Arkoosh said blocking abortions after 20 weeks could cause mothers to be rushed into decisions when they're faced with a diagnosis that could be harmful to the baby's future well-being.
"You can't get a good ultrasound of organ development until around 18 to 20 weeks along," she said. "They can do a very detailed scan of the anatomy and how the baby is forming at the 20-week ultrasound. These women got those severe diagnoses and had time to make an informed decision. We can disagree about abortion, but a 20-week ban is the worst decision you can make."
Leslie K. Brown, interim president and CEO of Planned Parenthood Keystone, said the legislation doesn't fit with the medical process women go through when getting counseled about their options.
"It is truly ironic that the state Legislature would choose to fast-track this complicated legislation," Brown said in a statement released Monday, "after sitting motionless for almost a year on the state budget and inactive about the Agenda for Women's Health, which has a bill that would protect pregnant workers from being fired simply because of their pregnancy and has another bill that would accommodate nursing mothers by giving her a place to pump or express milk while at work."
Political opposition:Rep. Dan Frankel, D-Allegheny County, said his GOP counterparts have voted multiple times to not hear stories like Kelsey's and have fast-tracked the bill.
"It's very troubling that they would do this," Frankel said. "House Bill 1948 was introduced 10 days ago. There's been no transparency, no discussion."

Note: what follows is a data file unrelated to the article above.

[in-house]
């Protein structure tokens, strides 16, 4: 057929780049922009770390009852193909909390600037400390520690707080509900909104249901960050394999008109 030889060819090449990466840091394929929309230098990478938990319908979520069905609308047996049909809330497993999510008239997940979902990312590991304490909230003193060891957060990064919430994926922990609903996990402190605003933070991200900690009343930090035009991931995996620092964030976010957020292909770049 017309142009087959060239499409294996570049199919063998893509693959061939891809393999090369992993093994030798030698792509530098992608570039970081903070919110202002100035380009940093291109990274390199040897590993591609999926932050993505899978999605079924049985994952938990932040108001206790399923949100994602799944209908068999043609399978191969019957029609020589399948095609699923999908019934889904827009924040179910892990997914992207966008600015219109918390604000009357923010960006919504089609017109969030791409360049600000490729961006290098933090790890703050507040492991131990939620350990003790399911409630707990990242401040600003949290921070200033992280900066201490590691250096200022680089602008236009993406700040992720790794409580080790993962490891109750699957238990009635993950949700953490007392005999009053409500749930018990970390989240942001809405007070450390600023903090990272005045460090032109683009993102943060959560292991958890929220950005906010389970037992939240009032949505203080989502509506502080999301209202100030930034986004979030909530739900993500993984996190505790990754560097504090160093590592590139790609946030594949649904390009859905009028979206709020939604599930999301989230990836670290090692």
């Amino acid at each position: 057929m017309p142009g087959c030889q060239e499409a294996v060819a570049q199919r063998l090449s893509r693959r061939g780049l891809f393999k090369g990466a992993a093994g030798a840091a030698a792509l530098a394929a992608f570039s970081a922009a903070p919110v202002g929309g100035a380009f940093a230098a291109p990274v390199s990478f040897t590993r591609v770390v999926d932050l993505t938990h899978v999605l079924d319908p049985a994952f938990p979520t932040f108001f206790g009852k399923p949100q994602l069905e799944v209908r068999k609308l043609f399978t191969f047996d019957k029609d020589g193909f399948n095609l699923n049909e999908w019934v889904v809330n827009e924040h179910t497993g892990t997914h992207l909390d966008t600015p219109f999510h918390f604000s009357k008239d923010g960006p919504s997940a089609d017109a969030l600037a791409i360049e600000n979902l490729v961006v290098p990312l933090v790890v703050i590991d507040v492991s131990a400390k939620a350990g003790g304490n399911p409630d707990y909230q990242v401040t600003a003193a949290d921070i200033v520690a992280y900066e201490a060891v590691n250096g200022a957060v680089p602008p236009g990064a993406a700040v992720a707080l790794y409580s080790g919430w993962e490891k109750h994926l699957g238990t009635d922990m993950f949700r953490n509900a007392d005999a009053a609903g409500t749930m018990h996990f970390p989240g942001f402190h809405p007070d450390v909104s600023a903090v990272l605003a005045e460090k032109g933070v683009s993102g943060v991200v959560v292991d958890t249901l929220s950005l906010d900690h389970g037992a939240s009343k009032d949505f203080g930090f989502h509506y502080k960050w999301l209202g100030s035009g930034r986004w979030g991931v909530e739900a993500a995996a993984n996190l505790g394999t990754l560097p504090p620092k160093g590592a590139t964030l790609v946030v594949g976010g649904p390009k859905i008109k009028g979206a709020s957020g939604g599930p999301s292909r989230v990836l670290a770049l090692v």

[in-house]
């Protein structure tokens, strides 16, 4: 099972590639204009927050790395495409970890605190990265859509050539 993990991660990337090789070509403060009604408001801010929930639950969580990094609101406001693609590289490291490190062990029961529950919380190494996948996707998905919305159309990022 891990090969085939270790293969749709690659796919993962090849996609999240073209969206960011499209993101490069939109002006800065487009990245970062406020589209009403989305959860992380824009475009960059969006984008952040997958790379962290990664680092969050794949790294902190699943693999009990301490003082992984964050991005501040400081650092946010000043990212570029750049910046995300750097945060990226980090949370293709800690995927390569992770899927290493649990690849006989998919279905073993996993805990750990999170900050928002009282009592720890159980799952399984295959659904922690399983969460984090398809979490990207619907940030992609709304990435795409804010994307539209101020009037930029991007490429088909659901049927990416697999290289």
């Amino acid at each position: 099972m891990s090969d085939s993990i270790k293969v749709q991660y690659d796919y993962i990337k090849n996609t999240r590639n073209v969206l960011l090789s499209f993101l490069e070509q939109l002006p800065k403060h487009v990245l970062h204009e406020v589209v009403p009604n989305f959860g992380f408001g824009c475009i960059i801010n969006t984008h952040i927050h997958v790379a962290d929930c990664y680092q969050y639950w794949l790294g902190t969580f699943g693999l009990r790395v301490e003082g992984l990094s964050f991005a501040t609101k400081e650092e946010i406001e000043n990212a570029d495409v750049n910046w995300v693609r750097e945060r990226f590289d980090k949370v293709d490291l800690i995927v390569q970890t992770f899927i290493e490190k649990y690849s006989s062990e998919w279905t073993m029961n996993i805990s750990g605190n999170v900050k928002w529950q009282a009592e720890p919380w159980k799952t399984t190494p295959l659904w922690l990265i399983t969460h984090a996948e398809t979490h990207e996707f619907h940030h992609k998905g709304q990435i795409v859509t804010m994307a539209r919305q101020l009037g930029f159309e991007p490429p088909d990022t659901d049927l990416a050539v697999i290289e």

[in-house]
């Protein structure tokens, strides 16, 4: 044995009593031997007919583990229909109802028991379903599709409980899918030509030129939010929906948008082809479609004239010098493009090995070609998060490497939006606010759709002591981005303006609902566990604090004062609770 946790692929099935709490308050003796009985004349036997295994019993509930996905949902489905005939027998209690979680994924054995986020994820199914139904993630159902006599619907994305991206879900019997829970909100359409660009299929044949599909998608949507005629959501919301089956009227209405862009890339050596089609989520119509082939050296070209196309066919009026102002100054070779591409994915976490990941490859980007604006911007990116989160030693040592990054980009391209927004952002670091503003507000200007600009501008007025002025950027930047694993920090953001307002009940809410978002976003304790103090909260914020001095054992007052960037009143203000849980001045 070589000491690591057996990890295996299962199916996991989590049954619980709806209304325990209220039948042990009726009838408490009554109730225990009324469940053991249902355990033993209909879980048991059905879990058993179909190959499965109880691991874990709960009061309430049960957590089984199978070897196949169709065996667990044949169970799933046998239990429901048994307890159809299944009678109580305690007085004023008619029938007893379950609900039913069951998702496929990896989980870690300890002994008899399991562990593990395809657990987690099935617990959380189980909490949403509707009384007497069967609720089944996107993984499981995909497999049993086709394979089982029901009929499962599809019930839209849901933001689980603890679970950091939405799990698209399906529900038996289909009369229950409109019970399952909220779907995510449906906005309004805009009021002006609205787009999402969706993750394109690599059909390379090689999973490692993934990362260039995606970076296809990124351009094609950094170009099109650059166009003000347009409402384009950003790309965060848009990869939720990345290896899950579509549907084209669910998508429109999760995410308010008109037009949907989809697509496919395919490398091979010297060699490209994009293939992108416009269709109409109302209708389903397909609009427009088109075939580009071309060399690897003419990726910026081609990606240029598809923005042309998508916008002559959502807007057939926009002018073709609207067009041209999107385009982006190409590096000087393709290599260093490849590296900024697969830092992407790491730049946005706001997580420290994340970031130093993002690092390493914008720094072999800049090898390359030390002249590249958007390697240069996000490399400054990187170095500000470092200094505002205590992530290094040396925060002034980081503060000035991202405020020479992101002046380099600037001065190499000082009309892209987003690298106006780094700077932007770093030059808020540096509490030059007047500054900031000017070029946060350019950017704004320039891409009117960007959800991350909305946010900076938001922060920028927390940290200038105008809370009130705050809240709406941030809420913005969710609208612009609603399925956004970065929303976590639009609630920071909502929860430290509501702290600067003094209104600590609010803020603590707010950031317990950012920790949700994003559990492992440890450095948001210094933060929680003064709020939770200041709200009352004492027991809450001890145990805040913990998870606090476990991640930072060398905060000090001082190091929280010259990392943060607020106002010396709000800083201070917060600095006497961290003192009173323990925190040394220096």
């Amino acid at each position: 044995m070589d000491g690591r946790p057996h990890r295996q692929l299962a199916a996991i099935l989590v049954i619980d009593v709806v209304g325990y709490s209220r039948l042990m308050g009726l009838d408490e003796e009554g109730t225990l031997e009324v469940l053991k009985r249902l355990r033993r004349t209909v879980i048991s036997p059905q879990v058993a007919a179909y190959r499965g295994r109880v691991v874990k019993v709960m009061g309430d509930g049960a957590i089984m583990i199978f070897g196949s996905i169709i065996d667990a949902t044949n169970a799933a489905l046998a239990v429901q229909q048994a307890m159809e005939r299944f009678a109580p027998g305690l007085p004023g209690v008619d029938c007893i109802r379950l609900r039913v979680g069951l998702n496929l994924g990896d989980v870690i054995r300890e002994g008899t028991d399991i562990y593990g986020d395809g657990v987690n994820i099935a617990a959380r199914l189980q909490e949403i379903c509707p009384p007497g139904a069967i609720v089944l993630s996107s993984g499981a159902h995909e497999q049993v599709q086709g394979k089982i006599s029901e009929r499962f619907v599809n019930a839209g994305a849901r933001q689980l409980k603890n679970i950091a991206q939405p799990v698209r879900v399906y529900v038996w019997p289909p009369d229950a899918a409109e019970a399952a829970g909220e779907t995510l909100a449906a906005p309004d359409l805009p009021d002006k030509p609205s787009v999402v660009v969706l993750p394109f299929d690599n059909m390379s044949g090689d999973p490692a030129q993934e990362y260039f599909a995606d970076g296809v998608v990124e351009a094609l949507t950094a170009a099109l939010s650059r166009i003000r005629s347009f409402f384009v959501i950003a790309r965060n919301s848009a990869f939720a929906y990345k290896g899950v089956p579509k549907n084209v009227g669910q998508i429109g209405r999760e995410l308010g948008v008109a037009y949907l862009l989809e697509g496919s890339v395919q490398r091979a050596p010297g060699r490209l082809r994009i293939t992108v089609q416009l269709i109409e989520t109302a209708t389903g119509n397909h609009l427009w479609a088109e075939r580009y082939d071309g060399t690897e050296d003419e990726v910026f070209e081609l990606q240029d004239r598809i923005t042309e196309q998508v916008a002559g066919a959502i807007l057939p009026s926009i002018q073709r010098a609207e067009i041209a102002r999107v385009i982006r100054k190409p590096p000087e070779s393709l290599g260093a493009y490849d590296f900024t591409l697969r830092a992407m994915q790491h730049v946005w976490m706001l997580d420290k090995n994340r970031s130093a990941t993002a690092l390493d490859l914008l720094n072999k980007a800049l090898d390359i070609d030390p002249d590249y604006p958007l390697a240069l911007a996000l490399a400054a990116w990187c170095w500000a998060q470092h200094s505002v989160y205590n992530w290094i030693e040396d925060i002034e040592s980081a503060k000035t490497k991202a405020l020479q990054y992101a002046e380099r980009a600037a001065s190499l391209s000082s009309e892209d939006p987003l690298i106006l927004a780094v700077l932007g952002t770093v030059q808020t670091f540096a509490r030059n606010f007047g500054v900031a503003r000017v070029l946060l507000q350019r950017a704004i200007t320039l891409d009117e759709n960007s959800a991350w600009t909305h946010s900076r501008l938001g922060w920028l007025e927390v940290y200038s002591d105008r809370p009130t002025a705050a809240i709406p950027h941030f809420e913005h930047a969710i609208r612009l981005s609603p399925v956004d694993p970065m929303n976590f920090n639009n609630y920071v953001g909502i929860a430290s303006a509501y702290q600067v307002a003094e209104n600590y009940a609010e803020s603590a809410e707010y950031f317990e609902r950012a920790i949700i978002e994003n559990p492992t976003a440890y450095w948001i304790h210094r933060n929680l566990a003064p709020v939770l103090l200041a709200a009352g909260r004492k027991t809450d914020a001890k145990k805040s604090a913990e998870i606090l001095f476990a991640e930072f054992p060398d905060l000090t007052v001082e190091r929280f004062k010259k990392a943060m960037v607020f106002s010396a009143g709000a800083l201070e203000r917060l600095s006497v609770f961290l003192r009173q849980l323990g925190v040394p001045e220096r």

Frankel said the Speaker of the House, Mike Turzai, R-Allegheny County, has also blocked Democrats' attempts to bring in doctors and medical workers to discuss dilation and evacuation abortions.
Gov. Wolf spoke briefly at the press conference Monday and said he is against the legislation.
"This legislation would be a huge step back for Pennsylvania," he said. "This affects real lives in Pennsylvania. If this legislation reaches my desk, I will veto it."
Voting: Frankel told reporters early Monday afternoon the bill would be voted on that day. However, it is in limbo as Republican backers say they aren’t sure if it will get a planned final vote in the state House of Representatives.
Majority Leader Dave Reed said there were “a whole bunch of things on the calendar” on Monday, and he wasn’t sure if the abortion restrictions would get voted on.
Democrats say it was taken off a committee listing, meaning it couldn’t get to the floor Monday.
Proponents: One of the bill's cosponsors, Rep. Seth Grove, R-Dover Township, previously said dilation and evacuation abortions and moving the limit to 20 weeks were important to him, since some people argue fetuses can feel pain that young.
"I just get a sickness in my stomach," said Grove, the father of two boys.
According to the nonpartisan factcheck.org, while some studies have shown a reaction to a pain stimulus in a fetus at 20 weeks gestation, there is no conclusive evidence showing that a fetus at that stage has a nervous system that has developed enough to feel pain.
"We reviewed the literature and spoke with several experts, and we conclude that a firm starting point for pain in the developing fetus is essentially impossible to pin down, and that definitive claims regarding pain perception at 20 weeks are unfounded," the website said.
— Reach Katherine Ranzenberger at firstname.lastname@example.org.
— The Associated Press contributed to this report.